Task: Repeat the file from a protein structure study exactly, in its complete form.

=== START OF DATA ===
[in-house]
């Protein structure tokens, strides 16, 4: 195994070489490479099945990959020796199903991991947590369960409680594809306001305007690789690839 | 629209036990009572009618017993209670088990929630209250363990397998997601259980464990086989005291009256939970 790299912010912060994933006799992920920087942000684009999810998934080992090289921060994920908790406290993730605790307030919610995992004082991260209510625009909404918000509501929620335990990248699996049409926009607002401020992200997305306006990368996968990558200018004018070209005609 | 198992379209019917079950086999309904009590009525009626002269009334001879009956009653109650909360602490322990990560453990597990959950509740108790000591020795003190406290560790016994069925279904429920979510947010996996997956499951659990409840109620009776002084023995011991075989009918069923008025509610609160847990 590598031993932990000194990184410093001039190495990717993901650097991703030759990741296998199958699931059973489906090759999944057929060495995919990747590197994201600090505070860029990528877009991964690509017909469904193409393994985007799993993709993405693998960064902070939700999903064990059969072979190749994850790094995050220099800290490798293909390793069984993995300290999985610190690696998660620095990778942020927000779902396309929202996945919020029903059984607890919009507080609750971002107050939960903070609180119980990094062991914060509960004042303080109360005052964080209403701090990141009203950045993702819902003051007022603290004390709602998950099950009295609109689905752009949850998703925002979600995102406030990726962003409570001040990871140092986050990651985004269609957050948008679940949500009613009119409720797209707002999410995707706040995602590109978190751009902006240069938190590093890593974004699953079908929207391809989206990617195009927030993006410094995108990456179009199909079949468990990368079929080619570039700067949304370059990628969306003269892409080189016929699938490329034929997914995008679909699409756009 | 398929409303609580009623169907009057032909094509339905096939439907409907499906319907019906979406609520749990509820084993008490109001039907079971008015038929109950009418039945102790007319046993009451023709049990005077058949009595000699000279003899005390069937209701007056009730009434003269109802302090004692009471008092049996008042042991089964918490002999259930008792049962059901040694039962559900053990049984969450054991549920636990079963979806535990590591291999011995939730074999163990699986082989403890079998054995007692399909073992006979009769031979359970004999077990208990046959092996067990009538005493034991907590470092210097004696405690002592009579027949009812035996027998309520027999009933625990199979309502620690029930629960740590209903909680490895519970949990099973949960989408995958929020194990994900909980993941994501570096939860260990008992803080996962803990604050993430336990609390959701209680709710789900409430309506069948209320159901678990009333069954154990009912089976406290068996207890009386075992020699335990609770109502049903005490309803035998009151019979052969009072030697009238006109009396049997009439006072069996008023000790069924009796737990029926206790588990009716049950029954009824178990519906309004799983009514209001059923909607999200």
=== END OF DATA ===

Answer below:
[in-house]
């Protein structure tokens, strides 16, 4: 195994070489490479099945990959020796199903991991947590369960409680594809306001305007690789690839 | 629209036990009572009618017993209670088990929630209250363990397998997601259980464990086989005291009256939970 790299912010912060994933006799992920920087942000684009999810998934080992090289921060994920908790406290993730605790307030919610995992004082991260209510625009909404918000509501929620335990990248699996049409926009607002401020992200997305306006990368996968990558200018004018070209005609 | 198992379209019917079950086999309904009590009525009626002269009334001879009956009653109650909360602490322990990560453990597990959950509740108790000591020795003190406290560790016994069925279904429920979510947010996996997956499951659990409840109620009776002084023995011991075989009918069923008025509610609160847990 590598031993932990000194990184410093001039190495990717993901650097991703030759990741296998199958699931059973489906090759999944057929060495995919990747590197994201600090505070860029990528877009991964690509017909469904193409393994985007799993993709993405693998960064902070939700999903064990059969072979190749994850790094995050220099800290490798293909390793069984993995300290999985610190690696998660620095990778942020927000779902396309929202996945919020029903059984607890919009507080609750971002107050939960903070609180119980990094062991914060509960004042303080109360005052964080209403701090990141009203950045993702819902003051007022603290004390709602998950099950009295609109689905752009949850998703925002979600995102406030990726962003409570001040990871140092986050990651985004269609957050948008679940949500009613009119409720797209707002999410995707706040995602590109978190751009902006240069938190590093890593974004699953079908929207391809989206990617195009927030993006410094995108990456179009199909079949468990990368079929080619570039700067949304370059990628969306003269892409080189016929699938490329034929997914995008679909699409756009 | 398929409303609580009623169907009057032909094509339905096939439907409907499906319907019906979406609520749990509820084993008490109001039907079971008015038929109950009418039945102790007319046993009451023709049990005077058949009595000699000279003899005390069937209701007056009730009434003269109802302090004692009471008092049996008042042991089964918490002999259930008792049962059901040694039962559900053990049984969450054991549920636990079963979806535990590591291999011995939730074999163990699986082989403890079998054995007692399909073992006979009769031979359970004999077990208990046959092996067990009538005493034991907590470092210097004696405690002592009579027949009812035996027998309520027999009933625990199979309502620690029930629960740590209903909680490895519970949990099973949960989408995958929020194990994900909980993941994501570096939860260990008992803080996962803990604050993430336990609390959701209680709710789900409430309506069948209320159901678990009333069954154990009912089976406290068996207890009386075992020699335990609770109502049903005490309803035998009151019979052969009072030697009238006109009396049997009439006072069996008023000790069924009796737990029926206790588990009716049950029954009824178990519906309004799983009514209001059923909607999200």